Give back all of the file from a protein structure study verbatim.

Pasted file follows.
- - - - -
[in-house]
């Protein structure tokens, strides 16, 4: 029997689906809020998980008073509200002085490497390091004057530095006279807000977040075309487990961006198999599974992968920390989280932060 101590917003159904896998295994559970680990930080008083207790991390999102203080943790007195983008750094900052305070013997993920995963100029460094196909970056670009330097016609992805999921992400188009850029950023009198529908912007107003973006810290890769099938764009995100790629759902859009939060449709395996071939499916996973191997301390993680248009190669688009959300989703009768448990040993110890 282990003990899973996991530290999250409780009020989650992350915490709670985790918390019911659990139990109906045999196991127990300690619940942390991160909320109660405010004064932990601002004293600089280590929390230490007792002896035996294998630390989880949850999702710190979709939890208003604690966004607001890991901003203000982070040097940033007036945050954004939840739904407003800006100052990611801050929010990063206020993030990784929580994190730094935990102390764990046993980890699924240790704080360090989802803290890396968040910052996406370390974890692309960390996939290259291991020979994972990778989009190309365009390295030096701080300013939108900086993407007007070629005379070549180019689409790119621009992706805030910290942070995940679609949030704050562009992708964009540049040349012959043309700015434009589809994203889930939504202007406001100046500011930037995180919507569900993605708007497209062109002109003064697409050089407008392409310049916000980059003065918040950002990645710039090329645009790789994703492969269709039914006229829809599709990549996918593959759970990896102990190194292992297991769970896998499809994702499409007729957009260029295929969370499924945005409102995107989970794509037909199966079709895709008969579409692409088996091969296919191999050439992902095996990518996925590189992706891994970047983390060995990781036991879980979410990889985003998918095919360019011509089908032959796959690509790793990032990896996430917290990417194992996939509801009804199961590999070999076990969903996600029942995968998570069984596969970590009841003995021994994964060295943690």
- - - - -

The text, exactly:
[in-house]
């Protein structure tokens, strides 16, 4: 029997689906809020998980008073509200002085490497390091004057530095006279807000977040075309487990961006198999599974992968920390989280932060 101590917003159904896998295994559970680990930080008083207790991390999102203080943790007195983008750094900052305070013997993920995963100029460094196909970056670009330097016609992805999921992400188009850029950023009198529908912007107003973006810290890769099938764009995100790629759902859009939060449709395996071939499916996973191997301390993680248009190669688009959300989703009768448990040993110890 282990003990899973996991530290999250409780009020989650992350915490709670985790918390019911659990139990109906045999196991127990300690619940942390991160909320109660405010004064932990601002004293600089280590929390230490007792002896035996294998630390989880949850999702710190979709939890208003604690966004607001890991901003203000982070040097940033007036945050954004939840739904407003800006100052990611801050929010990063206020993030990784929580994190730094935990102390764990046993980890699924240790704080360090989802803290890396968040910052996406370390974890692309960390996939290259291991020979994972990778989009190309365009390295030096701080300013939108900086993407007007070629005379070549180019689409790119621009992706805030910290942070995940679609949030704050562009992708964009540049040349012959043309700015434009589809994203889930939504202007406001100046500011930037995180919507569900993605708007497209062109002109003064697409050089407008392409310049916000980059003065918040950002990645710039090329645009790789994703492969269709039914006229829809599709990549996918593959759970990896102990190194292992297991769970896998499809994702499409007729957009260029295929969370499924945005409102995107989970794509037909199966079709895709008969579409692409088996091969296919191999050439992902095996990518996925590189992706891994970047983390060995990781036991879980979410990889985003998918095919360019011509089908032959796959690509790793990032990896996430917290990417194992996939509801009804199961590999070999076990969903996600029942995968998570069984596969970590009841003995021994994964060295943690």